Going “green” in our everyday lives is all the rage these days. From CFL bulbs to organic cotton T-shirts, it seems everyone has some skin in the eco-game. Your family, and in particular your home, should be no different. Below are 15 easy do-it-yourself projects that will save you money, reduce your environmental footprint and have you playing your eco-part in no time.
- As the cost of energy continues to rise, there is a way to lower your electric bills. Compact florescent light bulbs, or CFLs, use up to 66 percent less energy than conventional incandescent bulbs and can last up to five years. Replacing the five most-used bulbs in your home can save you up to $60 a year on your electric bill.
- Your water heater can do a better job keeping the water in the tank hot if you buy it a jacket. Insulating jackets can be installed on most conventional water heaters and reduce the number of times a water heater “fires” during standby. In fact, 20 percent of your energy cost to heat water is used up during standby!
- Fix that leak! Did you know that a dripping faucet or leaking toilet can waste up to 20 gallons of water a day? Repairing these leaks takes just a little time, and a small investment for the parts needed. The payback – both in dollars and for the environment – is huge!
- Adding a rain barrel to your drainage system can help you capture some of the water Mother Nature sends us during rain showers. A 1,000 square foot roof can shed up to 650 gallons of water during a 1-inch rainfall. By placing a rain barrel under a downspout, you can use this water for your lawn, garden or even a car wash.
- Plant a tree and reduce the carbon footprint of your home. To counteract the footprint from the use of electricity and natural gas or oil in the average American home, you would need to plant 42 trees… while that’s a lot of green, start slowly to help shade your home and absorb carbon dioxide from the air.
- Using a ceiling fan can not only help you feel more comfortable in your home, both in the winter and the summer, it can also help to lower your energy bills. By circulating the air in your home, your furnace and air conditioner will run less, which means savings for you.
- Cutting your lawn just got a lot greener with Earth-friendly mowers. Gas-powered mowers are terrific for larger lawns, but if you have a smaller space to take care of, an electric or new cordless mower can do the trick, and with no fuel or harmful emissions. Mother Nature will thank you!
- Composting is a great way to reduce your waste and your impact on landfills. By collecting and placing compostable materials in a collection bin, you can create a super-charged natural fertilizer for your garden.
- Natural cleaning products have come a long way. You now have a choice to use products that lessen their impact on the environment. Many of these new cleaning items have natural ingredients and use less water during shipping to reduce fuel use.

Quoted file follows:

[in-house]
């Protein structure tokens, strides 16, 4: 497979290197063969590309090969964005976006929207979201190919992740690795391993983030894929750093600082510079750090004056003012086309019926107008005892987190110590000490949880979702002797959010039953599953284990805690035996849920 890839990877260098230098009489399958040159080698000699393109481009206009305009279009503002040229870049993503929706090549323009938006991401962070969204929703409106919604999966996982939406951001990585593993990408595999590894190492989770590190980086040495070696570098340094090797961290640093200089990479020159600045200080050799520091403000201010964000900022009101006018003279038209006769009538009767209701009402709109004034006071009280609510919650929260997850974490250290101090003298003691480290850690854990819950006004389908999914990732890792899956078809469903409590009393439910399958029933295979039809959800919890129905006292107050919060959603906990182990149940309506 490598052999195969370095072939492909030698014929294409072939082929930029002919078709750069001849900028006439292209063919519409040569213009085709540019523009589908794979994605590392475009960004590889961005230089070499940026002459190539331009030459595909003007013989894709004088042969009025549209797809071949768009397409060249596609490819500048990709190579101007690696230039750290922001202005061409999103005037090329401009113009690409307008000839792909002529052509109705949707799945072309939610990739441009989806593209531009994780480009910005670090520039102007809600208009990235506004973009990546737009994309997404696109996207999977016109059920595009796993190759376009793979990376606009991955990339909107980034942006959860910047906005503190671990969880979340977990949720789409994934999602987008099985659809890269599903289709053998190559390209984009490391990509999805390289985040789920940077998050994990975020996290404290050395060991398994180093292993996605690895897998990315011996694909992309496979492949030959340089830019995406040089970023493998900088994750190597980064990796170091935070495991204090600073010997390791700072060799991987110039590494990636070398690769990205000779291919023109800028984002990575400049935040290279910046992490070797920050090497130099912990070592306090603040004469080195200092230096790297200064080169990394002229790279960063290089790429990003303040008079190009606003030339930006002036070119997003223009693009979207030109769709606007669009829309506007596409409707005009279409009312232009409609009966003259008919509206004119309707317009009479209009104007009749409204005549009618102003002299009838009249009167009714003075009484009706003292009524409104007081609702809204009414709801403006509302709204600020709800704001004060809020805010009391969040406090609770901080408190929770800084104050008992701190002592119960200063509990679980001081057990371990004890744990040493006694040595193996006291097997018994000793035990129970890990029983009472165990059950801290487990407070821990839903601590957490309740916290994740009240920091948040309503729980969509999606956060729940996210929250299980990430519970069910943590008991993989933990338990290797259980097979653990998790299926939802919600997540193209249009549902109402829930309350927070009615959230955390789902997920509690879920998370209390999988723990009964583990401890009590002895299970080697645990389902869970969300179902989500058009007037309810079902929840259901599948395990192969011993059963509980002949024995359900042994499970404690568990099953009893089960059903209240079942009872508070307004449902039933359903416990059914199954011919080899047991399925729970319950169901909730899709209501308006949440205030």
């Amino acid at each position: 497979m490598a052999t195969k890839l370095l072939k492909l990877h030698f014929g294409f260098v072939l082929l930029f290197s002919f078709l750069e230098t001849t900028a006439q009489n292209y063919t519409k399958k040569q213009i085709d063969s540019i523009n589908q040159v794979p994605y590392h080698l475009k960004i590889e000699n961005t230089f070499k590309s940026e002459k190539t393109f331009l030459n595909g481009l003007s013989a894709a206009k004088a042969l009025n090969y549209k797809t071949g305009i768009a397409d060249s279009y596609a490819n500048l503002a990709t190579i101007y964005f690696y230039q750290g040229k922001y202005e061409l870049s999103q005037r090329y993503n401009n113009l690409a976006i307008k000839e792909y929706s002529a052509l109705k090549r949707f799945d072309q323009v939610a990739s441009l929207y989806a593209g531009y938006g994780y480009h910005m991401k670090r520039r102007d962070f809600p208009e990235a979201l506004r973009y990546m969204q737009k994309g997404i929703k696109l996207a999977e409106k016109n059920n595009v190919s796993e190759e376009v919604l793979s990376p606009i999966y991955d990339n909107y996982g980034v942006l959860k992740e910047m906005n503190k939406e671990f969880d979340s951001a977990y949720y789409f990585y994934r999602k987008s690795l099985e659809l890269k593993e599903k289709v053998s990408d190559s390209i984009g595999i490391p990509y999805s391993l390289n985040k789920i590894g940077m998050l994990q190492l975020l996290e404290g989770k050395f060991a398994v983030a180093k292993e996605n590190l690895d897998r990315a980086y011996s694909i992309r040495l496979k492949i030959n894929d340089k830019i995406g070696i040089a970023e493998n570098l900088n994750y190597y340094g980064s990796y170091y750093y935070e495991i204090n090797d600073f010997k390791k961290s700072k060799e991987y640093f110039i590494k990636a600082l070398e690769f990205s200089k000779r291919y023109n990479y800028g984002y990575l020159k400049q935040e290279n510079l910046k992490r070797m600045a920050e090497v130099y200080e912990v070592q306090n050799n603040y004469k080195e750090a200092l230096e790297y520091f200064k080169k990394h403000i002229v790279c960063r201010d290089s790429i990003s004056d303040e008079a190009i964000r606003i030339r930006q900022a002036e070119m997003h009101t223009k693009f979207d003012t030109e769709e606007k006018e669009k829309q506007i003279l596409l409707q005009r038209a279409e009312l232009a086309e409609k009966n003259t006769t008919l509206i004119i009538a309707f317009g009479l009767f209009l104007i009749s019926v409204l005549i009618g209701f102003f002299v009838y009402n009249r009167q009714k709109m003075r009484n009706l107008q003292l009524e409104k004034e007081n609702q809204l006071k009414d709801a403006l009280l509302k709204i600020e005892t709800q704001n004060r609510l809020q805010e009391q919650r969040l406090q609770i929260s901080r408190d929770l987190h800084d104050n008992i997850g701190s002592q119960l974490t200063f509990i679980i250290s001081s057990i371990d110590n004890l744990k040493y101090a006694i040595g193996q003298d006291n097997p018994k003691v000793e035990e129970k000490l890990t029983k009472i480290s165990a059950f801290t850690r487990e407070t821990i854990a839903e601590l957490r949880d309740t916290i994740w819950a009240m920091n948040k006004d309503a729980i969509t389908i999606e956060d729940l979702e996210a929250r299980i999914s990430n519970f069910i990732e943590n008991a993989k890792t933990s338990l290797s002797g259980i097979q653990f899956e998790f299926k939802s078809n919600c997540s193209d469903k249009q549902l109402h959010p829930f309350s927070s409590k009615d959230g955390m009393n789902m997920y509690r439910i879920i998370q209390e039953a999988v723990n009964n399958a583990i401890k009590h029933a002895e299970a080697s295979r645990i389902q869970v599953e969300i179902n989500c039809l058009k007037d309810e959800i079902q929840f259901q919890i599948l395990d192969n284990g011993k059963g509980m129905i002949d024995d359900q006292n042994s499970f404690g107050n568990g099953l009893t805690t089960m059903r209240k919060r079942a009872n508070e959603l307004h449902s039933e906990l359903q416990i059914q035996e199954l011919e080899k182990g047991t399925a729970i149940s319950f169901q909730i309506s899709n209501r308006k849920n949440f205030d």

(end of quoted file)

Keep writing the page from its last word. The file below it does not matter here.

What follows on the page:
- Tankless water heaters are here to stay, and are a viable choice when it comes to installing a new water heater in your home. Standby energy use is completely eliminated, and you will never run out of hot water from a properly-sized unit!
- Reduce your usage. How many cups of water do you boil for a cup of tea? Do you leave the TV or lights on when you leave the room? Does the water run from the faucet when you brush your teeth? These small changes in your lifestyle can make a difference for all of us!
- Did you know that almost 25 percent of water used in the home is for showers, and each member of a family of four taking a 5-minute shower can use up to 700 gallons a day? By installing low-flow shower heads, you can reduce that use by almost half, and with new technology, still feel a brisk force from the water.
- Stop all the leaks in your home! Drafty windows and doors can greatly raise your energy consumption. According to the EPA, if you caulk or seal those air leaks with weatherstripping, you can reduce greenhouse gas emissions by 1,000 pounds a year.
- Let the sun shine! Not only will it brighten your mood, it will keep you from flipping the switch. In the colder months, the rays from the sun can help to heat your home, and the best part of this tip: it’s absolutely free!
- Your indoor air is three times more polluted than the outdoor air. While painting is a great way to liven up your living environment, make sure you are not harming it during the process. Low VOC or zero VOC paints work just as well and are a great choice for those with allergies, asthma or homes with young children.
Credit: Lou Manfredini’s Tips From the Tool Box, Ace Hardware